Police absence rates in Barnsley halved following "robust management"

Healthy outlook: Police absence has been halved in Barnsley
Healthy outlook: Police absence has been halved in Barnsley
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Absence levels among police officers in Barnsley soared to more than ten per cent early last year, it has emerged, though the amount of time off work has been halved since then due to a combination of measures, including “robust management”.

Absence levels among police officers in Barnsley soared to more than ten per cent early last year, it has emerged, though the amount of time off work has been halved since then due to a combination of measures, including “robust management”.

That has put the Barnsley policing district among the lowest in the force area for sickness absence, with a level of 5.3 per cent in March this year.

District Commander Chief Supt Scott Green said that when absence rates hit 10.5 per cent in January last year, it meant the town’s police had the highest sickness levels in the county.

Managing absence levels was a “continuing process” he said, but measures have been taken to help improve conditions for officers and that has been credited with contributing towards the lower absence levels now see.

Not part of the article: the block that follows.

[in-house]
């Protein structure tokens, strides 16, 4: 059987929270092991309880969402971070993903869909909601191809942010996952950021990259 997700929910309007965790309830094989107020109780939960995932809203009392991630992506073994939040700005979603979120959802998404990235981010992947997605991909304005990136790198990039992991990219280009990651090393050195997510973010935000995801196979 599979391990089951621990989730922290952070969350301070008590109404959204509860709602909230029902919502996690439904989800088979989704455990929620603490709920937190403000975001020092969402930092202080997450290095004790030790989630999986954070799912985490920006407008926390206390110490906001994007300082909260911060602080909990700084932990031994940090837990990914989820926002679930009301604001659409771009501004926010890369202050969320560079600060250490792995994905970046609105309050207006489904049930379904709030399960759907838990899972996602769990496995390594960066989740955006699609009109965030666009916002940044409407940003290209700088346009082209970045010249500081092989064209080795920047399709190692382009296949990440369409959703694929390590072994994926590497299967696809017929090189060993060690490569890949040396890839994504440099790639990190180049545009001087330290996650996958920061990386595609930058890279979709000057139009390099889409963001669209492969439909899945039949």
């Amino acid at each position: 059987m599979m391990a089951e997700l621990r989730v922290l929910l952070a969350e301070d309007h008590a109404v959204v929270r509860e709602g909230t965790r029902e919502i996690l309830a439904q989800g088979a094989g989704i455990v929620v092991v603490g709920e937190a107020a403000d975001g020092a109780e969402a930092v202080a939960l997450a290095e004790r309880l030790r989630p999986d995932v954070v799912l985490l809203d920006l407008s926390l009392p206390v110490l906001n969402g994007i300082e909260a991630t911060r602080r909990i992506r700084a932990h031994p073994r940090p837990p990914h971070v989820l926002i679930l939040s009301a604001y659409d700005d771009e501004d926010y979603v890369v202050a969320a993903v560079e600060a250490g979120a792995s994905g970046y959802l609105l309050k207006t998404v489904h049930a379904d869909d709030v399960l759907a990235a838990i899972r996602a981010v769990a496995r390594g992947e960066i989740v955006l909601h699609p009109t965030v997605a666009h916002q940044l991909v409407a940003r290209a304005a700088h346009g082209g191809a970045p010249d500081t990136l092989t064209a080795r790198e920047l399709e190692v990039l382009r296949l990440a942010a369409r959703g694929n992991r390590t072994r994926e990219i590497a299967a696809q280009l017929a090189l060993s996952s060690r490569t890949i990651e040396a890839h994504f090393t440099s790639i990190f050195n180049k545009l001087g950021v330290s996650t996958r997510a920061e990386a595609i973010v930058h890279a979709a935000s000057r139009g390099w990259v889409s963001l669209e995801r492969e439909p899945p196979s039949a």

The town was the first in the force to set up a ‘Well Together Board’, made up of staff and officers from all ranks and areas of the organisation.

It is intended as a forum where staff can hold senior managers to account for performance against specific objectives, but also to act as a forum for consultation.

A survey was conducted in December on the back of the work done through the board and the results it produced are being used to help influence further decisions.

Barnsley police station’s gym has been refurbished, with staff encouraged to use it, as one of the measures to improve conditions.

Sergeants, who have detailed work to complete, have also been given more space to help improve their working conditions.

Soon, four of ten of Barnsley’s front line police will be student officers, due to changes in the force, with some staff leaving and recruits feeding through the training process.

“That is fantastic, because they will be enthusiastic,” said Chief Supt Green, “There are opportunities to develop all of them and we take that very seriously.”